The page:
Richard Block is an associate professor of Germanics at the University of Washington and has affiliate status with the Program for Jewish Studies, the Program in European Studies, and the Graduate Program in Theory and Criticism. He is the author of The Spell of Italy: Vacation, Magic, and the Attraction of Goethe (Wayne State University Press, 2005). He is currently completing a book-length manuscript, “Echoes of a Queer Messianism: From Frankenstein to Brokeback Mountain.”
Nicholas De Genova is currently senior lecturer in Anthropology at Goldsmiths, University of London. He previously held academic positions at Stanford, Columbia, and the Universities of Chicago, Amsterdam, Bern, and Warwick. He is the author of Working the Boundaries: Race, Space, and “Illegality” in Mexican Chicago (2005), co-author of Latino Crossings: Mexicans, Puerto Ricans, and the Politics of Race and Citizenship (2003), editor of Racial Transformations: Latinos and Asians Remaking the United States (2006), and most recently, co-editor of The Deportation Regime: Sovereignty, Space, and the Freedom of Movement (2010).
Michael Du Plessis teaches Comparative Literature and English at the University of Southern California. His novel, The Memoirs of JonBenet by Kathy Acker, has recently been published by Les Figues Press (2012). He is currently working on a project about literature, Afrikaans, and translation. [End Page 269]
Erin Graff Zivin is associate professor of Spanish and Portuguese and Comparative Literature at the University of Southern California. Her research focuses on constructions of Jewishness and marranismo in the Luso-Hispanic Atlantic, aesthetic representations of torture and interrogation, and the intersection of philosophy and critical theory. She is the author of The Wandering Signifier: Rhetoric of Jewishness in the Latin American Imaginary (Duke University Press, 2008) and editor of The Ethics of Latin American Literary Criticism: Reading Otherwise (Palgrave Macmillan, 2007).
Peggy Kamuf is Marion Frances Chevalier Professor of French and of Comparative Literature at the University of Southern California. Among her most recent books are Book of Addresses (2005) and To Follow: The Wake of Jacques Derrida (2010). Her essays on literary theory, the university, and deconstruction have appeared in journals and anthologies in the United States, Canada, Britain, and throughout Europe.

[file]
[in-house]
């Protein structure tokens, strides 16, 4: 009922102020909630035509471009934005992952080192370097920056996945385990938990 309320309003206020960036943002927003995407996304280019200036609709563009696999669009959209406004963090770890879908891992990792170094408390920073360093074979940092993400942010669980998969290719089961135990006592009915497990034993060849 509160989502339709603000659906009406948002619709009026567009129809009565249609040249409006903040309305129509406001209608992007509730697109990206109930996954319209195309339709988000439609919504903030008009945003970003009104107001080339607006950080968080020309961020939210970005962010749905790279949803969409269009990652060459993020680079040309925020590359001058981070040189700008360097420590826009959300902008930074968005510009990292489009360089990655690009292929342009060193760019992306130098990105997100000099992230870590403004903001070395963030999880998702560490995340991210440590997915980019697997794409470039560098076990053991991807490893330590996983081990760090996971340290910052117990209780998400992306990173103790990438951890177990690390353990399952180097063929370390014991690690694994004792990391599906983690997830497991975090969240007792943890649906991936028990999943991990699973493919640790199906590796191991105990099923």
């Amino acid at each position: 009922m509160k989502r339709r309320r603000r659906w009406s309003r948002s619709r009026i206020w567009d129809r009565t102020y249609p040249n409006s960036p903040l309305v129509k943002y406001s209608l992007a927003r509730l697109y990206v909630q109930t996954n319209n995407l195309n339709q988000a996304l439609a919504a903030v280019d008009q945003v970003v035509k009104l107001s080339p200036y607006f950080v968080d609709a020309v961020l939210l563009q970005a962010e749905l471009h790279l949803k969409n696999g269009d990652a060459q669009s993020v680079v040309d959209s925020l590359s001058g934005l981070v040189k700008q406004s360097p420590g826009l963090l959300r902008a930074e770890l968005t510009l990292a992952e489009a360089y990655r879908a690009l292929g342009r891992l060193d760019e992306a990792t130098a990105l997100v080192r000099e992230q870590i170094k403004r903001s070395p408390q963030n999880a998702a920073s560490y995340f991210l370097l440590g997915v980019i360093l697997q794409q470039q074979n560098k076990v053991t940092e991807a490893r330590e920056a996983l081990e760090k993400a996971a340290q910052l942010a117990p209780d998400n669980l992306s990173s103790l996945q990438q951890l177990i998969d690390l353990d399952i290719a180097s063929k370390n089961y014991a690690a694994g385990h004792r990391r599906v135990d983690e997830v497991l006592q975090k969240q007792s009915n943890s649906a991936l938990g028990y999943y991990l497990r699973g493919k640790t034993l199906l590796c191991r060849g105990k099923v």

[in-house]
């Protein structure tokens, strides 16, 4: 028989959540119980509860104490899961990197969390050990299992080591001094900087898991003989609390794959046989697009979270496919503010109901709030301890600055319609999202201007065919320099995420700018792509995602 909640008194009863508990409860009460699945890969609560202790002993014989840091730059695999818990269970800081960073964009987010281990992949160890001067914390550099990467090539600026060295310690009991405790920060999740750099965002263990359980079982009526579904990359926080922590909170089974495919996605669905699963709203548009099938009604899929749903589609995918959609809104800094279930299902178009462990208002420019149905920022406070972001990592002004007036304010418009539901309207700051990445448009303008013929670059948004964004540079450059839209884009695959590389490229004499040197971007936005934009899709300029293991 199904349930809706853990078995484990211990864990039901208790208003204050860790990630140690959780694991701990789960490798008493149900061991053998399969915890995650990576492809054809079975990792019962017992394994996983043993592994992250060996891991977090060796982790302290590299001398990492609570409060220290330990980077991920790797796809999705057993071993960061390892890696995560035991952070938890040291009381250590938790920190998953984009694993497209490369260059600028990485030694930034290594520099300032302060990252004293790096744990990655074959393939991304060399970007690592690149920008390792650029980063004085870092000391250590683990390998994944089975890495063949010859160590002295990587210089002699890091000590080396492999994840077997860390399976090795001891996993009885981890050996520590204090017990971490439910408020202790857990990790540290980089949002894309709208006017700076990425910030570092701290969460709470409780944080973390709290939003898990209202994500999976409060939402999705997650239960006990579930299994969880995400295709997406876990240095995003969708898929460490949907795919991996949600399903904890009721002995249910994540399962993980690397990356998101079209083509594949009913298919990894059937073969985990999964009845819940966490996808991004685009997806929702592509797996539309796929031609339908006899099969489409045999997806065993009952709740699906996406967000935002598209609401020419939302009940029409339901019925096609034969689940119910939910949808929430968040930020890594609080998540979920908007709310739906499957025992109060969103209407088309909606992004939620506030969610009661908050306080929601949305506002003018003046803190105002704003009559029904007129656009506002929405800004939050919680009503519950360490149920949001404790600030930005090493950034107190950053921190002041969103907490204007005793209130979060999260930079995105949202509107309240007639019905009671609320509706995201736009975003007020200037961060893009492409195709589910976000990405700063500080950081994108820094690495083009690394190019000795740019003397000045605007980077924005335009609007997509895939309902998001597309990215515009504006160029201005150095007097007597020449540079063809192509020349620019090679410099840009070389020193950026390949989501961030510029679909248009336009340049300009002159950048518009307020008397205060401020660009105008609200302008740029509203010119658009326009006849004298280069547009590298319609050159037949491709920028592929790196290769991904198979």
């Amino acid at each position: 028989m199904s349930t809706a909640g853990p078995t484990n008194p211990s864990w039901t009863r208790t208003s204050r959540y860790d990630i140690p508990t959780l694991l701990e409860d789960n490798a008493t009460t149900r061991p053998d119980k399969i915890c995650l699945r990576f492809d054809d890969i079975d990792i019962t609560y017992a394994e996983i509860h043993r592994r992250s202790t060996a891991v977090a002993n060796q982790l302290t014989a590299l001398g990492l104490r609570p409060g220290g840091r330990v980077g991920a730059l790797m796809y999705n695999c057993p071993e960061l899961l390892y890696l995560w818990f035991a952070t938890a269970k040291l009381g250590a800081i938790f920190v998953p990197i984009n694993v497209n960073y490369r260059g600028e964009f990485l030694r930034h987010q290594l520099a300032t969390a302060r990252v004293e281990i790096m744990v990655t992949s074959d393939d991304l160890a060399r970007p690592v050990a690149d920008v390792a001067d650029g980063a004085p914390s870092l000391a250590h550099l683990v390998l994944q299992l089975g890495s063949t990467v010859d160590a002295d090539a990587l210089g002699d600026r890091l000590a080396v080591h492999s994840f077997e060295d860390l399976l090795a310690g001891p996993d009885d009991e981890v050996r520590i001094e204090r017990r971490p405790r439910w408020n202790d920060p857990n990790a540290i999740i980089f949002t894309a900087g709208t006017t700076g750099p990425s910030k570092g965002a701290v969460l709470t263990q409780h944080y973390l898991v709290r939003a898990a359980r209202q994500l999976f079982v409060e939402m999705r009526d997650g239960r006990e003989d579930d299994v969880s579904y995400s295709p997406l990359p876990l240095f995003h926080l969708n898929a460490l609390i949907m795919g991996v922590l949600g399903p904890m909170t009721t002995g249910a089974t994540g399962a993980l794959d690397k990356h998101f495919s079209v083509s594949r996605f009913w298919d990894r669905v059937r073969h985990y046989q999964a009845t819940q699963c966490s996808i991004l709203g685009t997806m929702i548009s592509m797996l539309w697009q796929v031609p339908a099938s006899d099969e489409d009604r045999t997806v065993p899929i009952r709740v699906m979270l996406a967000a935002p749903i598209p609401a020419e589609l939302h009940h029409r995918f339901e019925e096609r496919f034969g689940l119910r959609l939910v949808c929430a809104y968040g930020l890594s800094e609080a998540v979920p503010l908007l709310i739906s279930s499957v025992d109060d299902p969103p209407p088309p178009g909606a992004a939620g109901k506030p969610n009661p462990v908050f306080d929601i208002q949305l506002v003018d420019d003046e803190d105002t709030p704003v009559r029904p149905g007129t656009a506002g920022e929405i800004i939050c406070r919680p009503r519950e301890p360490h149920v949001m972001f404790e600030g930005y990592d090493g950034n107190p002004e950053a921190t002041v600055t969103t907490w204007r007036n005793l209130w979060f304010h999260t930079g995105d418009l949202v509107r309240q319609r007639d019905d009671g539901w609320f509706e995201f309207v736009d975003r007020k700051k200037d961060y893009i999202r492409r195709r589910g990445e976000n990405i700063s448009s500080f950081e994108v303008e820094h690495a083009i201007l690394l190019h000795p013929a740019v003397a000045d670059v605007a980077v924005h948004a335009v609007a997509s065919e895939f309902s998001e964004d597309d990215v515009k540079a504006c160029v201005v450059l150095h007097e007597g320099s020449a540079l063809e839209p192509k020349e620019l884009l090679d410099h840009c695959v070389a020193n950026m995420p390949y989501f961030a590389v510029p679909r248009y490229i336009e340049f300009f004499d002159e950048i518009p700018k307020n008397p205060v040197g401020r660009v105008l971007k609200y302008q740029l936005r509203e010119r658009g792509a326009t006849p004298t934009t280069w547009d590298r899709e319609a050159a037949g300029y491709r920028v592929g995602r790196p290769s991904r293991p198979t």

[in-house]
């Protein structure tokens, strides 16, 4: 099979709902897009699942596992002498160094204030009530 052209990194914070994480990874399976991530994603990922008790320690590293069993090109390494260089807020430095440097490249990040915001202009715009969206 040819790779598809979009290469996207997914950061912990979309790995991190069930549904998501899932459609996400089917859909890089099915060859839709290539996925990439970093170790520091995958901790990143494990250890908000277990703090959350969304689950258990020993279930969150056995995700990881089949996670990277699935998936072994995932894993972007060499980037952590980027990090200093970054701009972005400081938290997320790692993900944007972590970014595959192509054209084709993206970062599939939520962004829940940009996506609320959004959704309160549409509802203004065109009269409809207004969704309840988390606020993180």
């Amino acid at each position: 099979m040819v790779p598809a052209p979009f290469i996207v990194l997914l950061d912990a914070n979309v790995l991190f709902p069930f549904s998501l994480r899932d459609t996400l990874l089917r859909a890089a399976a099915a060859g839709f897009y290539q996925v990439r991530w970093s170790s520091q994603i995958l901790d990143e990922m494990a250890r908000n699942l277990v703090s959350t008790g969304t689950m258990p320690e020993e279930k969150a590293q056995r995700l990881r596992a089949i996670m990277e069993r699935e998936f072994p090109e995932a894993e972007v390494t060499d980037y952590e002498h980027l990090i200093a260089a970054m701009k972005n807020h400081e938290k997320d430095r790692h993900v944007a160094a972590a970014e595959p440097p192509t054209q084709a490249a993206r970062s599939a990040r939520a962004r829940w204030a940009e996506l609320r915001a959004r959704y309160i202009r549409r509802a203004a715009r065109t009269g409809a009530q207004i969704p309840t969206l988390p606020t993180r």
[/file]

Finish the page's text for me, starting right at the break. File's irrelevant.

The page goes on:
Michael Lackey is an associate professor at the University of Minnesota, Morris, and a scholar of twentieth-century intellectual, political, and literary history. A recipient of the Alexander von Humboldt Fellowship (2001–2002), he has published articles in numerous journals, including Philosophy and Literature, Journal of the History of Ideas, Callaloo, African American Review, Modern Fiction Studies, Comparative Critical Studies, and Journal of Modern Literature. University Press of Florida published his first book, African American Atheists and Political Liberation: A Study of the Socio-Cultural Dynamics of Faith, which was named a “Choice Outstanding Academic Title” for 2007. Continuum recently published his book, The Modernist God State: A Literary Study of the Nazis’ Christian Reich.
Brett Levinson is a professor in the Department of Comparative Literature at the State University of New York at Binghamton. His critical work addresses literary theory and Latin American studies and includes Secondary Moderns: Mimesis, History, and Revolution in Lezama Lima’s “American Expression” (1996), The Ends of Literature: The Latin American “Boom” in the Neoliberal Marketplace (2002), and Market and Thought: Meditations on the Political and Biopolitical (2004). [End Page 270]
Karen Pinkus is professor of Italian and Comparative Literature at Cornell where is she is active in research and teaching about the humanities and climate change. Author of articles on topics ranging from geoengineering to the deconstruction of “sustainability,” she has a book forthcoming titled Fuel that indicates some hope—however minute—in the pure potentiality of matters not yet inserted into systems of energy.
Scott Cutler Shershow is professor of English and former chair of the graduate program in Critical Theory at the University of California, Davis. He is the author of The Work and the Gift (Chicago, 2005), Puppets and “Popular” Culture (Cornell, 1995), and the co-editor of Marxist Shakespeares (Routledge, 2002). His other recent publications include, “A Triangle Open on Its Fourth Side: On the Strategy, Protocol, and ‘Justice’ of Deconstruction” (Derrida Today, 2011) and “The Time of Sacrifice: Derrida contra Agamben” (Reconstruction: Studies in Contemporary Culture, 2011).